My bubble turned to glass—shattered. Cold. Sharp.

And angry.

Why did you leave me? I said i couldn’t do it alone! Didn’t you hear me? This is exactly like so many years ago. The emptiness. The way i can never get back the feeling of newborn Wesley on my chest. It’s not right. It isn’t fair!
We lost our first baby, Wesley in a car accident in 1992. He was 3 months old.
Fast-forward 13 and a half years.

I have a lovely family and a marriage that gets stronger every day. Mr. LeFevre is a gem. Really. The best. Not that we haven’t struggled, but we have together on this earth, 6 beautiful children and a relatively warm home and none of our children have killed any of the others yet. And we have our health. Who can complain, right? Trust me, Lorinda can always find a reason and a way to complain.

I complain about my home (it's warmer now—thanks, Chad).
I complain about my marriage (even though it gets better and better, there are still hard days).
I complain about my children (yes, the beautiful ones).
I complain about my body (the reasonably attractive, relatively healthy, occasionally pain-free one).
I complain about the things I am “supposed to” do:
wipe noses,
wipe bums,
wipe counters, wash laundry, plan food, cook food, clean up food,
pay bills, read my scriptures, say my prayers, go to meetings.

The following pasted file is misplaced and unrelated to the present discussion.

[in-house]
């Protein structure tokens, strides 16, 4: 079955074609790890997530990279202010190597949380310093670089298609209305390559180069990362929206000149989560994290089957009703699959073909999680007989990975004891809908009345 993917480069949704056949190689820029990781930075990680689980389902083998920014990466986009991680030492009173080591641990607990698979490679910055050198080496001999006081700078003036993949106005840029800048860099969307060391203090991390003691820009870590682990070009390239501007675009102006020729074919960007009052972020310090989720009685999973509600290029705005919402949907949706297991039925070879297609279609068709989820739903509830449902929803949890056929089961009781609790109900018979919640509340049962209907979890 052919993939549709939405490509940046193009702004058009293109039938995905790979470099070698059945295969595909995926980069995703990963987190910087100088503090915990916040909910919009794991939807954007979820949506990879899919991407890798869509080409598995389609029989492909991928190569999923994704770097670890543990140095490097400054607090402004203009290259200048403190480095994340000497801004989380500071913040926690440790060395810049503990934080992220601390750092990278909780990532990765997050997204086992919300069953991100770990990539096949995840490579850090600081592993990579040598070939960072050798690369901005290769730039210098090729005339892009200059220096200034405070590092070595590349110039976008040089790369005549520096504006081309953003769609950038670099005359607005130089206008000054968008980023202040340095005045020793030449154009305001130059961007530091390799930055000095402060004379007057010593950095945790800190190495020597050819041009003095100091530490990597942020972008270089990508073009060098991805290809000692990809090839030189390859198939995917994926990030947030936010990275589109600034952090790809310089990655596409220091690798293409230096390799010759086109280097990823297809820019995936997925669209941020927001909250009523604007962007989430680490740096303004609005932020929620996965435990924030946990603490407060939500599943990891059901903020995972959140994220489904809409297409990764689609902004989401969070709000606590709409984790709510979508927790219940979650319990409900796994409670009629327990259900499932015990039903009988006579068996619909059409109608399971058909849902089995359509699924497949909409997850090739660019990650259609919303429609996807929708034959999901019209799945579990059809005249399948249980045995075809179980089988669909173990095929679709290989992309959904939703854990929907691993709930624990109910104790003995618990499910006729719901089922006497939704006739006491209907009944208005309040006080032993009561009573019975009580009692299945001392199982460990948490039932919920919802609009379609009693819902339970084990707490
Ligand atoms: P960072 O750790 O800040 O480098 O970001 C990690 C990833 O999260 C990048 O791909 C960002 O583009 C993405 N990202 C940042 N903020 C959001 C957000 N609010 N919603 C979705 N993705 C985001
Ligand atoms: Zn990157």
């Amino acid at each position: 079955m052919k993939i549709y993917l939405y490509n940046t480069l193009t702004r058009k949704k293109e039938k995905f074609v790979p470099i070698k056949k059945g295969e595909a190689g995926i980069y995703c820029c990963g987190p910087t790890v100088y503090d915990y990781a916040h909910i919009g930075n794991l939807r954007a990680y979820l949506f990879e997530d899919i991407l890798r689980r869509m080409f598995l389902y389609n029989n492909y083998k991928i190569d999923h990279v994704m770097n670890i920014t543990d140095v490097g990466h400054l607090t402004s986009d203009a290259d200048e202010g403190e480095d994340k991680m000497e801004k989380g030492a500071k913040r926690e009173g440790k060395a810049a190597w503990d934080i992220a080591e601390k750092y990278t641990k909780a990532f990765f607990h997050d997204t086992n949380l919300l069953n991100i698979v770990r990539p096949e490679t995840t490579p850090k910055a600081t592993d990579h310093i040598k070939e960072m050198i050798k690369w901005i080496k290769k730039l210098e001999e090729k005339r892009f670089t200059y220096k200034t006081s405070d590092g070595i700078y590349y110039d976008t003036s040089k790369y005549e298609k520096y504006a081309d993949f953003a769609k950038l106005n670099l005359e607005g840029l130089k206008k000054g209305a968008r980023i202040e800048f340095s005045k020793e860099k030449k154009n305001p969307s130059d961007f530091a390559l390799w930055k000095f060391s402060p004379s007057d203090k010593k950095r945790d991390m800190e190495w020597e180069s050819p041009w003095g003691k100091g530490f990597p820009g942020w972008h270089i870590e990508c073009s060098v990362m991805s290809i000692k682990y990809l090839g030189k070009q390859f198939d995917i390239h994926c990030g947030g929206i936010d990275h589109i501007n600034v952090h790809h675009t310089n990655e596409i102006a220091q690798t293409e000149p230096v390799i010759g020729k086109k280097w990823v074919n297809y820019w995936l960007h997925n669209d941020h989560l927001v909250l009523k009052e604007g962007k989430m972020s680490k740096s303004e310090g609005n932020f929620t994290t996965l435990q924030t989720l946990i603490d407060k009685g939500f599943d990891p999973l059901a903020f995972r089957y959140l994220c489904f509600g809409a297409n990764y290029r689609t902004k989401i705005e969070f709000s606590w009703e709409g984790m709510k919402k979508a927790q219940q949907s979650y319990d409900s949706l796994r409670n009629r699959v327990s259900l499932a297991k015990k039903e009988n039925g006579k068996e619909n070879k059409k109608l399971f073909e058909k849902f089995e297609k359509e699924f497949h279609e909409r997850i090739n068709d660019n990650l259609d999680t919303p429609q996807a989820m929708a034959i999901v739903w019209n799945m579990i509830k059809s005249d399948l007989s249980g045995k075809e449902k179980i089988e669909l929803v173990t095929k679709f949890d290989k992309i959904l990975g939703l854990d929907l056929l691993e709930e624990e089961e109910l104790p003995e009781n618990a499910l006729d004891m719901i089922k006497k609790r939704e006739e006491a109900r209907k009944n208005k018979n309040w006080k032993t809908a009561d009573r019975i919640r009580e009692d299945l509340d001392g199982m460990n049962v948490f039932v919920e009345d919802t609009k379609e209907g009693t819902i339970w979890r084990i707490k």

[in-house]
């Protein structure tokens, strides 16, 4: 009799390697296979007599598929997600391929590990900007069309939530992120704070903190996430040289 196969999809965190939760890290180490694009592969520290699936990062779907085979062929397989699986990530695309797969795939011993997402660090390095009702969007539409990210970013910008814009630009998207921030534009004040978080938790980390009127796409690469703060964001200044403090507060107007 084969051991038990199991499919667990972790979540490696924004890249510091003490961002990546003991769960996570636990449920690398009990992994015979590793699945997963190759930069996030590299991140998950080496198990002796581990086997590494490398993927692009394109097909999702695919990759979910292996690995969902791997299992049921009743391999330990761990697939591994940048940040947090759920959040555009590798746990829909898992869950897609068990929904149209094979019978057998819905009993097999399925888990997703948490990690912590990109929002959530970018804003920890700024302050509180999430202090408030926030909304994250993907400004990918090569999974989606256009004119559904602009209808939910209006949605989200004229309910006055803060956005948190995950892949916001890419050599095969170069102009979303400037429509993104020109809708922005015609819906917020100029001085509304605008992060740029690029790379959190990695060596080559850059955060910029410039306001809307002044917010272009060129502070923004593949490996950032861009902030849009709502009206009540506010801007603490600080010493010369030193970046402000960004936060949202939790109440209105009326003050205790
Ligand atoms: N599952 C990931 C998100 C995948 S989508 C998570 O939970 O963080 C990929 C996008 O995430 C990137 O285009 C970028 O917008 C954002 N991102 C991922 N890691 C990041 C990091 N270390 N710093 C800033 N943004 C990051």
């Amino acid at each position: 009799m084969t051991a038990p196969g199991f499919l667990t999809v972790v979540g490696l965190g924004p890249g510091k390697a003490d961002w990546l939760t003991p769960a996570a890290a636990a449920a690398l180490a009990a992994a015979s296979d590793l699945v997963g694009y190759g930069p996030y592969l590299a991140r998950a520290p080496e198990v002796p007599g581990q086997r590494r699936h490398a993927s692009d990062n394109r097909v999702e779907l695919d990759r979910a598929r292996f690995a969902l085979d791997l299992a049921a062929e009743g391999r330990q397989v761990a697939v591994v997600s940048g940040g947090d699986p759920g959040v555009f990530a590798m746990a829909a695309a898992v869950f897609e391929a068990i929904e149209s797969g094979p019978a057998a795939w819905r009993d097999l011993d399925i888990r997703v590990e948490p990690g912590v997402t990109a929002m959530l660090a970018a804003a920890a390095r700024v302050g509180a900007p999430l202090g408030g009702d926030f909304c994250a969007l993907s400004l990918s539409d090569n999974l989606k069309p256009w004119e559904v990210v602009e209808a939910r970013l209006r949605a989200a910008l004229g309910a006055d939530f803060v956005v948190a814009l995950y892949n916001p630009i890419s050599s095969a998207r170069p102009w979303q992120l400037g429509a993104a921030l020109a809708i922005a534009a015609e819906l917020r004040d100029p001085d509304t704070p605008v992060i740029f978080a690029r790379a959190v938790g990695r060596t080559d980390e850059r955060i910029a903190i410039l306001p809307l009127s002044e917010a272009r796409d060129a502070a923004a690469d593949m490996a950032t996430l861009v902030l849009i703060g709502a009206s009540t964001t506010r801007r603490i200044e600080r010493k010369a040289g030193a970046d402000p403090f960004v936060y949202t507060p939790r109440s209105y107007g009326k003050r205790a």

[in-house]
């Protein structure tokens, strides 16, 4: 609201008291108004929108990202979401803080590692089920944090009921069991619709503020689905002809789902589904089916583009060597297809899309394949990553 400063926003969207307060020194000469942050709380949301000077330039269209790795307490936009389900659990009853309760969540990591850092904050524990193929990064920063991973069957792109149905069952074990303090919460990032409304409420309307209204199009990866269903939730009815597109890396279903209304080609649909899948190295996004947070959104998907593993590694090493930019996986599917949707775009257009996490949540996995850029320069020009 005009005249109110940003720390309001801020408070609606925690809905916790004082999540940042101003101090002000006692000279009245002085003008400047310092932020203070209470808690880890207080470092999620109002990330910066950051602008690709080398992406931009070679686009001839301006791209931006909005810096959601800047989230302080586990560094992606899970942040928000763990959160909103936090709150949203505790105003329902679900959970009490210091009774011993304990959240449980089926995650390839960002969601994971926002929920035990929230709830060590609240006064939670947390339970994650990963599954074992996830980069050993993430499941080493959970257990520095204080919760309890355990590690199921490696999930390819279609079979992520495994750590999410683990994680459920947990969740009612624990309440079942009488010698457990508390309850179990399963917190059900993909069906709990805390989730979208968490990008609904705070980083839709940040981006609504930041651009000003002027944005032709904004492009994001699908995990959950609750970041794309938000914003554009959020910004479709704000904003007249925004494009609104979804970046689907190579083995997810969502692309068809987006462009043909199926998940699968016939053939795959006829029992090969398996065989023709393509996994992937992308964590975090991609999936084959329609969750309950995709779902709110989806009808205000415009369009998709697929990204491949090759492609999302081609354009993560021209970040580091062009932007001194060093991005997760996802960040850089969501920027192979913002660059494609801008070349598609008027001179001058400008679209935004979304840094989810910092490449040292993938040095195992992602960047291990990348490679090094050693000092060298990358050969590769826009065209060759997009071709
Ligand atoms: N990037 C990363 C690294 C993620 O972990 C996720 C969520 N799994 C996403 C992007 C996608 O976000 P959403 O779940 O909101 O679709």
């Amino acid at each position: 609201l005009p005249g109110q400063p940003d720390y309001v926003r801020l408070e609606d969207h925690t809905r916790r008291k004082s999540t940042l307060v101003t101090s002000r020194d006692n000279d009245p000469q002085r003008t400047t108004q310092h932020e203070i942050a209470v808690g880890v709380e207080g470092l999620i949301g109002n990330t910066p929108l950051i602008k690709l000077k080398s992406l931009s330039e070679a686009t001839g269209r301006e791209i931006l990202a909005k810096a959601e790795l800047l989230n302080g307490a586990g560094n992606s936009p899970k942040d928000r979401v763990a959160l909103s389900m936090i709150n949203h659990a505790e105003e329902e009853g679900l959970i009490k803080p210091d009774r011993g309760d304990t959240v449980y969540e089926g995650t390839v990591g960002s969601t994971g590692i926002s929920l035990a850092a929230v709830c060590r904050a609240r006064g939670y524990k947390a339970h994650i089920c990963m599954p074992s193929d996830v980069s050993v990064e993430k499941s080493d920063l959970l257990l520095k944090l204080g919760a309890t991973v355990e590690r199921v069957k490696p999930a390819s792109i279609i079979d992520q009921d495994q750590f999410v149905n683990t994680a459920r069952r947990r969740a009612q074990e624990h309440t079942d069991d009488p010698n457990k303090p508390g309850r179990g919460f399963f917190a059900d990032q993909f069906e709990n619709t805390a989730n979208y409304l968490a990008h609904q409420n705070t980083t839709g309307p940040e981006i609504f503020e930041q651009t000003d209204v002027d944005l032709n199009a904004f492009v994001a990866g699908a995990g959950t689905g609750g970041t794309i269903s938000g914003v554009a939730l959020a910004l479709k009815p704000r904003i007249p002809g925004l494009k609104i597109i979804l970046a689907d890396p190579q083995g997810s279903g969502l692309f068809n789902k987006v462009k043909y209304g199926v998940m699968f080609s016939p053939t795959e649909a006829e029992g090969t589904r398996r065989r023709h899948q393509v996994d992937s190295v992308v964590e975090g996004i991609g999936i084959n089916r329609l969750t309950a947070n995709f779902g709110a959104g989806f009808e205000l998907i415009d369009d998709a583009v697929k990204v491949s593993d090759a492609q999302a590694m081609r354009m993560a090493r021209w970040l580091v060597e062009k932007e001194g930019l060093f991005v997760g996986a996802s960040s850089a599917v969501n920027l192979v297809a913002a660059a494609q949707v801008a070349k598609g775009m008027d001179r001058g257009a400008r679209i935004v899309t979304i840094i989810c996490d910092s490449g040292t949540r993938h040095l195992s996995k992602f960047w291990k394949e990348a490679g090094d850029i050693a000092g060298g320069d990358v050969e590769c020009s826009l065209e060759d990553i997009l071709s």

I especially complained for many years about saying my prayers and reading my scriptures. And I didn’t do it very much. Praying felt like talking to the ceiling. I never once got “the hug” again.

And the scriptures? The scriptures just infuriated me. Are these people who pick up the Book of Mormon and can't put it down again even reading the same book? Are they? All I could find were contradictions and whenever I read I became angry and confused.

Still, I go to my meetings. You know, the 14th article of faith: "We believe in meetings, we have endured many meetings and hope to be able to endure all meetings. If there is any reason for a meeting, we seek after these things." I didn’t make that up, but neither did Joseph Smith, who wrote the first 13. It’s kinda true, though.

And whenever I think, “i don’t really need to go to Relief Society today, I could go home and take a nap” or “i should go home and fix dinner right now—no one will miss me” and then i end up staying, there is always something there for me. And I’m glad that I stayed. And I think it’s ok that some days I only went because I was “supposed to” go.